When friends die, one's own credentials change: one becomes a survivor. Graham Greene has already had biographers, one of whom has served him mightily. Yet I hope that there is room for the remembrance of a friend who knew him-not wisely, perhaps, but fairly well-on an island that was "not his kind of place," but where he came season after season, year after year; and where he, too, will be subsumed into the capacious story.
For millennia the cliffs of Capri have sheltered pleasure-seekers and refugees alike, among them the emperors Augustus and Tiberius, Henry James, Rilke, and Lenin, and hosts of artists, eccentrics, and outcasts. Here in the 1960s Graham Greene became friends with Shirley Hazzard and her husband, the writer Francis Steegmuller; their friendship lasted until Greene's death in 1991. In Greene on Capri, Hazzard uses their ever volatile intimacy as a prism through which to illuminate Greene's mercurial character, his work and talk, and the extraordinary literary culture that long thrived on this ravishing, enchanted island.
|Publisher:||Farrar, Straus and Giroux|
|Edition description:||First Edition|
|Product dimensions:||5.50(w) x 8.50(h) x 0.39(d)|
About the Author
Shirley Hazzard's (1931-2016) books include The Evening of the Holiday, The Bay of Noon, and The Transit of Venus (winner of the 1981 National Book Critics Circle Award for Fiction). She lived in New York City, always maintaining her ties with Italy.
Hometown:New York, New York
Date of Birth:January 30, 1931
Place of Birth:Sydney, Australia
Education:Educated at Queenwood College, Sydney, Australia
Read an Excerpt
ON A DECEMBER MORNING of the late 1960s, I was sitting by the windows of the Gran Caffè in the piazzetta of Capri, doing the crossword in The Times. The weather was wet, as it had been for days, and the looming rock face of the Monte Solaro dark with rain. High seas, and some consequent suspension of the Naples ferry, had interrupted deliveries from the mainland; and the newspaper freshly arrived from London was several days old. In the café, the few other tables were unoccupied. An occasional waterlogged Caprese—workman or shopkeeper—came to take coffee at the counter. There was steam from wet wool and espresso; a clink and clatter of small cups and spoons; an exchange of words in dialect. It was near noon.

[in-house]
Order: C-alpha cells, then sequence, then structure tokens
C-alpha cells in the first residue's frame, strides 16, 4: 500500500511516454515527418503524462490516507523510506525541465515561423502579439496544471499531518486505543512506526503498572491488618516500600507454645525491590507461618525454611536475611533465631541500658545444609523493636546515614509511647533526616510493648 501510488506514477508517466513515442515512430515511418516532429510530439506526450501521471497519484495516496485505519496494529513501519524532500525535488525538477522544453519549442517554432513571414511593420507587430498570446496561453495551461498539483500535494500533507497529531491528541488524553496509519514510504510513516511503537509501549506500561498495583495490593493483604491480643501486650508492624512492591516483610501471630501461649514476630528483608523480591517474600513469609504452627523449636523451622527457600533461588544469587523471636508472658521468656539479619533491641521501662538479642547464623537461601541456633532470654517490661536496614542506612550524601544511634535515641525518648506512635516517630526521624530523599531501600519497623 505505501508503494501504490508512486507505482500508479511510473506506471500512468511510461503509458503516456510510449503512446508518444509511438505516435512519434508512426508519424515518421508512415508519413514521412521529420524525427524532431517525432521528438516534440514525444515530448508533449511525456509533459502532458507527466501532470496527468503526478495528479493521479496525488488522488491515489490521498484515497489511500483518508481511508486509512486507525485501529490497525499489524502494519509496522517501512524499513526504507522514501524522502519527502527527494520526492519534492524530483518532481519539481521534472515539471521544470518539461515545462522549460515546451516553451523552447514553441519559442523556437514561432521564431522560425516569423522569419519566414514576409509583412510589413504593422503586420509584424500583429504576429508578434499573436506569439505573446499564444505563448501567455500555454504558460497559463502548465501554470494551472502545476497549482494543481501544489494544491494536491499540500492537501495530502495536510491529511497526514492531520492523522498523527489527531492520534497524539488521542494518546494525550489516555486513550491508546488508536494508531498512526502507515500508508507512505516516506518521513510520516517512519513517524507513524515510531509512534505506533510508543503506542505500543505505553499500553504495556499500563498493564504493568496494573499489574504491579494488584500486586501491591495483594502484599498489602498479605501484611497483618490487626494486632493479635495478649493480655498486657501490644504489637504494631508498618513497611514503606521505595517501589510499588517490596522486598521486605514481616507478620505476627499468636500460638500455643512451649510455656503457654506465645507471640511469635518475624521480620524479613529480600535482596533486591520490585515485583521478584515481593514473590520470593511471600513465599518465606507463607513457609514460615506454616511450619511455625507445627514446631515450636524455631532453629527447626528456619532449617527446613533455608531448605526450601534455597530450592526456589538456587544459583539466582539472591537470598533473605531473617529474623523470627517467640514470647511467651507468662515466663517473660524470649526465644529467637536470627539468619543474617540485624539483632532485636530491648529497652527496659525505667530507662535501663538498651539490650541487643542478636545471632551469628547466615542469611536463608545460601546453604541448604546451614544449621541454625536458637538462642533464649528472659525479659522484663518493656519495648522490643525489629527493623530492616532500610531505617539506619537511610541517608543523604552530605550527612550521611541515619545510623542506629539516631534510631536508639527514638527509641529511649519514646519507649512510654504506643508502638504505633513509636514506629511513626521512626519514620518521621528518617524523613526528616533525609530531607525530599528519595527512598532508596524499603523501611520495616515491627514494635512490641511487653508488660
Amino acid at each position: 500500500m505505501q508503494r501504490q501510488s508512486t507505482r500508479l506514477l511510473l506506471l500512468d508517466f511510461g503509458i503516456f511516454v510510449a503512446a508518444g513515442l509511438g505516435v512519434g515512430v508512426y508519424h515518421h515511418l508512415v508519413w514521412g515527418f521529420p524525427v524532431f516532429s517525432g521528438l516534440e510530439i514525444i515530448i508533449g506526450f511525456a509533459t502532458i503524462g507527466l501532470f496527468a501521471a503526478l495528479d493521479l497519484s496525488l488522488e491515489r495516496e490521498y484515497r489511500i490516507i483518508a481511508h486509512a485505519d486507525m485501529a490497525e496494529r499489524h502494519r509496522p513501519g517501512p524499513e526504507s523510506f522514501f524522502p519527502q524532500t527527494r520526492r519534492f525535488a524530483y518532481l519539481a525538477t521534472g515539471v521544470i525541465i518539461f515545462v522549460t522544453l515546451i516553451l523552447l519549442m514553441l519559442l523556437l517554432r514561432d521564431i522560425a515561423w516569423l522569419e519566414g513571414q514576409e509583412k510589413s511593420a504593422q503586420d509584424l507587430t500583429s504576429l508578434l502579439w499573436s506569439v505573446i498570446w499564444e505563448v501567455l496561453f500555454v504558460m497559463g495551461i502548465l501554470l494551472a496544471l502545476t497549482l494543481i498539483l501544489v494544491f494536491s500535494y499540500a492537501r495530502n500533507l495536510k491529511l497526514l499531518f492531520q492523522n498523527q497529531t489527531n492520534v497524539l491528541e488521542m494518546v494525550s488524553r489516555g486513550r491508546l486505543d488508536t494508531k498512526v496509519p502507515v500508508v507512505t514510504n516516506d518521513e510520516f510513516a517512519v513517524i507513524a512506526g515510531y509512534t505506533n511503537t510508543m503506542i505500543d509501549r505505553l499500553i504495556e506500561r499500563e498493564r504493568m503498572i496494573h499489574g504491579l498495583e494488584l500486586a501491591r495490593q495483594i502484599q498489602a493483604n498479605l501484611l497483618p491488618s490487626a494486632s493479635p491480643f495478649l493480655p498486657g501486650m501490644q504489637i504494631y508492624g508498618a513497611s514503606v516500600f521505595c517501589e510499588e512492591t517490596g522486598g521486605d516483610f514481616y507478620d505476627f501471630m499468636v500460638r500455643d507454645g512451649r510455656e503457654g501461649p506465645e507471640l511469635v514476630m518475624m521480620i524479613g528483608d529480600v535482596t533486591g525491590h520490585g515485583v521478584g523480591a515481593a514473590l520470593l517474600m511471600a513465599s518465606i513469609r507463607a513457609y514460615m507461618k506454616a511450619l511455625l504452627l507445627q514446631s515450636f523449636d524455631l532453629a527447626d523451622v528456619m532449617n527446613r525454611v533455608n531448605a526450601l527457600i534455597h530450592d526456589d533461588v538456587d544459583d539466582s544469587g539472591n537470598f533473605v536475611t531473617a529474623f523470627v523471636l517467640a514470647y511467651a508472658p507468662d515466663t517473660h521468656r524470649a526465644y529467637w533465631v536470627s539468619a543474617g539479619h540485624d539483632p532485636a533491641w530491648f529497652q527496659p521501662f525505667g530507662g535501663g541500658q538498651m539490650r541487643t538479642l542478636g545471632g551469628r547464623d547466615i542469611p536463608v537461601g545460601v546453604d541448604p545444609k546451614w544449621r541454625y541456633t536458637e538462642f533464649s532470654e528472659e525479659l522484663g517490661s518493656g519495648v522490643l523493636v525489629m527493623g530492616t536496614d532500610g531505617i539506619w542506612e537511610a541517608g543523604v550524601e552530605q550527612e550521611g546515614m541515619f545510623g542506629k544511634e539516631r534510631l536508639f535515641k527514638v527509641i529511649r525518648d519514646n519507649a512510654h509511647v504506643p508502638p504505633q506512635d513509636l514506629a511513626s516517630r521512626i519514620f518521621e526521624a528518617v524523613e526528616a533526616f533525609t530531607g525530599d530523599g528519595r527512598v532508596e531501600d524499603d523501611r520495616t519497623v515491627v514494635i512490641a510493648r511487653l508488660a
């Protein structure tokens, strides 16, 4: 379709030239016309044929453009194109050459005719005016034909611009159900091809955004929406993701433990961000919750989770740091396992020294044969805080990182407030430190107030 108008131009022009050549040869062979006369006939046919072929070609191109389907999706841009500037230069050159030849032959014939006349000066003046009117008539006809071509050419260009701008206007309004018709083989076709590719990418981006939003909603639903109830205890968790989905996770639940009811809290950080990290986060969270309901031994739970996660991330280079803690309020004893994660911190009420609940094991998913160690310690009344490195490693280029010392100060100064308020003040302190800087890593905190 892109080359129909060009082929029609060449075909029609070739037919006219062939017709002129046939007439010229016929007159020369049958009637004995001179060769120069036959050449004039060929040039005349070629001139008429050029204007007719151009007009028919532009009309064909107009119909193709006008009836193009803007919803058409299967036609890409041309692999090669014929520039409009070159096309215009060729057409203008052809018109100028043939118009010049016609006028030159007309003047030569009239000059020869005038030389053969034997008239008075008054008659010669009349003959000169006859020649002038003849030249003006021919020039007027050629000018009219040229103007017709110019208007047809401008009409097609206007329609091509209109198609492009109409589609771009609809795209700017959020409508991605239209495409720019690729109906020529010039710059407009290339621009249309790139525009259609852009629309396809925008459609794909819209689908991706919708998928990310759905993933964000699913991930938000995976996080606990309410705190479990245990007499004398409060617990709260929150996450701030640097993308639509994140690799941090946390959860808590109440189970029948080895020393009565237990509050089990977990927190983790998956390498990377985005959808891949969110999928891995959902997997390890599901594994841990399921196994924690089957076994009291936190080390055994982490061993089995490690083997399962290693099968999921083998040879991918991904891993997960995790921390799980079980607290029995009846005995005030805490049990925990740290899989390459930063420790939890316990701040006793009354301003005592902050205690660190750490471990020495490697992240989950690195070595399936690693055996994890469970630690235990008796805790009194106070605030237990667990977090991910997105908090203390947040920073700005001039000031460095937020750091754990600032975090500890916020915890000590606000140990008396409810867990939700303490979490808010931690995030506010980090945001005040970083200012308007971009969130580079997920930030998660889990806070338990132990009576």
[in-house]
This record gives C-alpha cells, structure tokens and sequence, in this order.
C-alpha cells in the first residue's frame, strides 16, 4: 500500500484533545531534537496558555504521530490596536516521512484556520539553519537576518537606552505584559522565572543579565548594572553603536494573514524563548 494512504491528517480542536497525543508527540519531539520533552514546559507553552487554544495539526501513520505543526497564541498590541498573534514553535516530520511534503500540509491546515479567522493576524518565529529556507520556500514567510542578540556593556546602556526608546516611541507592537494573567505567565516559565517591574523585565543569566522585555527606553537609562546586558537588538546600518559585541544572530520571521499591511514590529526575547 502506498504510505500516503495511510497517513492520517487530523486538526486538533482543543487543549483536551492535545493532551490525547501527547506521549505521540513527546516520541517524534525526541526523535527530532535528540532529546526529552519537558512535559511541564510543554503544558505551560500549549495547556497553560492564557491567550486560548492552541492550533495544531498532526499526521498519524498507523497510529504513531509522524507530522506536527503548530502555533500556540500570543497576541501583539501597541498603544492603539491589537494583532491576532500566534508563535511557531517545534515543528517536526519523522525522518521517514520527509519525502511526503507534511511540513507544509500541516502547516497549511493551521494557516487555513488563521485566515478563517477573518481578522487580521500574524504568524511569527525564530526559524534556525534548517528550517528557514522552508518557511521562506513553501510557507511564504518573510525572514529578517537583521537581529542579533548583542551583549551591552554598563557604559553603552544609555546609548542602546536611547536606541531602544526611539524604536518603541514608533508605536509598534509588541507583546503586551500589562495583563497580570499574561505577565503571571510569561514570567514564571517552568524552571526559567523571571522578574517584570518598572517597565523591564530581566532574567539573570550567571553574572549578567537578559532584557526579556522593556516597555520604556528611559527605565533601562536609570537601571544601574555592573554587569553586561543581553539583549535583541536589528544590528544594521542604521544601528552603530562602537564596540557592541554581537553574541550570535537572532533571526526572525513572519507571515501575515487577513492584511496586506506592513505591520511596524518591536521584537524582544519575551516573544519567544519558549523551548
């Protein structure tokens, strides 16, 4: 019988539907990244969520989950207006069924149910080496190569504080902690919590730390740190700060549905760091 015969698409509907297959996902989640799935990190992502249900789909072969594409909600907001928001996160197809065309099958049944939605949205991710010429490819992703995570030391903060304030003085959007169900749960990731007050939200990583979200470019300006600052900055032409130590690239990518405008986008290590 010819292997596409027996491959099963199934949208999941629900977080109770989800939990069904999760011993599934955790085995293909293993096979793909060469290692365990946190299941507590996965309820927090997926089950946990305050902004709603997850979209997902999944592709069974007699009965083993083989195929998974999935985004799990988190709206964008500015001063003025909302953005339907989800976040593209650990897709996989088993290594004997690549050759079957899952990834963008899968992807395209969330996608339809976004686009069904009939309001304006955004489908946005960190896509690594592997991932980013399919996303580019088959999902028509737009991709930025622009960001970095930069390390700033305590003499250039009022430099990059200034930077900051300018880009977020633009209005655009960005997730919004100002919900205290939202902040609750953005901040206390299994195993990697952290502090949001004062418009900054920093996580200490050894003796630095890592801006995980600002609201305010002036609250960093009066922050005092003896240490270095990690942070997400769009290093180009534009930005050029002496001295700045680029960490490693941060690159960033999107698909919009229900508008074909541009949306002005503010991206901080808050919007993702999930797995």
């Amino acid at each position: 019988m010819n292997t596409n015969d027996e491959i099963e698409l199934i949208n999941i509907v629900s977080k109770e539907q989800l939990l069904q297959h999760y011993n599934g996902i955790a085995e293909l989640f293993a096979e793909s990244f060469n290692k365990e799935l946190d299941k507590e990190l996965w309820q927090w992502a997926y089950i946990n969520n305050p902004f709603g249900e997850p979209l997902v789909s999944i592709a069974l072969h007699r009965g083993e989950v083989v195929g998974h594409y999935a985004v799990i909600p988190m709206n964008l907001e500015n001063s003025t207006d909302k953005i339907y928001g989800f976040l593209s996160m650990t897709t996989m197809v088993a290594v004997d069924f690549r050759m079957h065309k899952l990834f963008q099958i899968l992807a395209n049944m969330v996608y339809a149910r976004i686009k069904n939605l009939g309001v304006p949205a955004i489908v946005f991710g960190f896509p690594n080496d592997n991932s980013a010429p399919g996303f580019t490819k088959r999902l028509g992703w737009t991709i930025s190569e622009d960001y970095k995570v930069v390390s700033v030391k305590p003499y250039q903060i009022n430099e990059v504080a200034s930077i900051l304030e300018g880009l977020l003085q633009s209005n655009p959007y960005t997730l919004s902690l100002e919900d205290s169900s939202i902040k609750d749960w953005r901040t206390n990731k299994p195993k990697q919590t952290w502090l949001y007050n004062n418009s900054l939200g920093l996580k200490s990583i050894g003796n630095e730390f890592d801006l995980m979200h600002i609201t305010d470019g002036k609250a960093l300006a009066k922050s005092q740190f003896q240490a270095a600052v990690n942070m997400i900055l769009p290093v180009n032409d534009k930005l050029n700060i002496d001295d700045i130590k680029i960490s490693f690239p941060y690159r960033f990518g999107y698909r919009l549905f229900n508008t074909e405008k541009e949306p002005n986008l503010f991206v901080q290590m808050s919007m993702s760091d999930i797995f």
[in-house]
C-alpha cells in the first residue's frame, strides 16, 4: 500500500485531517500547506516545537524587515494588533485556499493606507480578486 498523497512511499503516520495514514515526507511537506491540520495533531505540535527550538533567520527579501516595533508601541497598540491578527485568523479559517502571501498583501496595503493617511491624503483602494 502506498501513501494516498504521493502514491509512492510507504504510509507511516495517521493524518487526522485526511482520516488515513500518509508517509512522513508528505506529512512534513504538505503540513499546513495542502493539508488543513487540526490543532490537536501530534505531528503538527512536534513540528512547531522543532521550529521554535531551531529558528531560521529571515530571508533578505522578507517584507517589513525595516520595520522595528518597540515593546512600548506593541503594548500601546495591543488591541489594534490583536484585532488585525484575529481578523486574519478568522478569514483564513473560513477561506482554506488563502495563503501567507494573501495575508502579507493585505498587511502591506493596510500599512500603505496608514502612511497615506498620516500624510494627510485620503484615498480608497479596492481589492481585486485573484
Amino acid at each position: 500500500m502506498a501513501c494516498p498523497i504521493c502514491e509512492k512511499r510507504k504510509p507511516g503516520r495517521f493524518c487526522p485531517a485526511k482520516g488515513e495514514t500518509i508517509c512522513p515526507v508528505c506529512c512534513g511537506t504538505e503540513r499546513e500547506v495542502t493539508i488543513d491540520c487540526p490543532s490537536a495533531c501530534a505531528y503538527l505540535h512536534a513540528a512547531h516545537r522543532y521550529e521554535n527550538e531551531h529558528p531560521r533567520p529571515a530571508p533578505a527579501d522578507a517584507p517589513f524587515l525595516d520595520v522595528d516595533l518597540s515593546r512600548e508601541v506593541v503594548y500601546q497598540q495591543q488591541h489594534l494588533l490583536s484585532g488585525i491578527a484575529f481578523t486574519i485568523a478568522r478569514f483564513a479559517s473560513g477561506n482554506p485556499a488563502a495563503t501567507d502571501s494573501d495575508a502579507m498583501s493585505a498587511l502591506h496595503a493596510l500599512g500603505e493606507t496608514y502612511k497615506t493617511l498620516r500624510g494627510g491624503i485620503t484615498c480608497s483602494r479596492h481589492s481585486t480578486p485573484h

Two tall figures under umbrellas appeared in the empty square and loped across to the café: a pair of Englishmen wearing raincoats, and one—the elder—with a black beret. The man with the beret was Graham Greene. I recognised him—as one would; and also because I had seen him in the past on Capri, at the restaurant Gemma near the piazza, where he dined at a corner table with his companion, and great love of the postwar decade, Catherine Walston. That was in the late 1950s, when I used to visit Naples and Capri from Siena, where I then spent part of the year. One knew that Greene had a house in the town of Anacapri, in the upper portion of the island, which he had visited faithfully if sporadically for many years.
On that damp December morning, Greene and his dark-haired friend came into the Gran Caffè, hung their coats, and sat down at the next tiny table to mine. I went on with my puzzle; but it was impossible not to overhear the conversation of my neighbours—or, at any rate, not to hear one side of it. Graham Greene certainly did not have a loud voice, but his speech was incisive, with distinctive inflections, and his voice was lowered only in asides or to make confidences. It was an individual voice, developed before the great British flattening, when one’s manner of speaking might, beyond any affectation of class, become personal speech: one’s own expressive instrument casting its spell in conversation. I would in any case have noticed what he was saying, because he began to quote from a poem by Robert Browning called “The Lost Mistress.” The poem opens:
All’s over then: does truth sound bitter. . .
but the passage that especially interested Greene comes later:
Tomorrow we meet the same, then, dearest?
May I take your hand in mine?
Mere friends are we—well, friends the merest Keep much that I resign. . .
He went on to quote the poem’s concluding verse, but could not recall the last line. The lines he recited, and repeated, are Yet I will but say what mere friends say,
Or only a thought stronger;
I will hold your hand but as long as all may—
And then he could not remember the very end. He recurred to this several times, trying to draw it up from his memory, but did not manage it.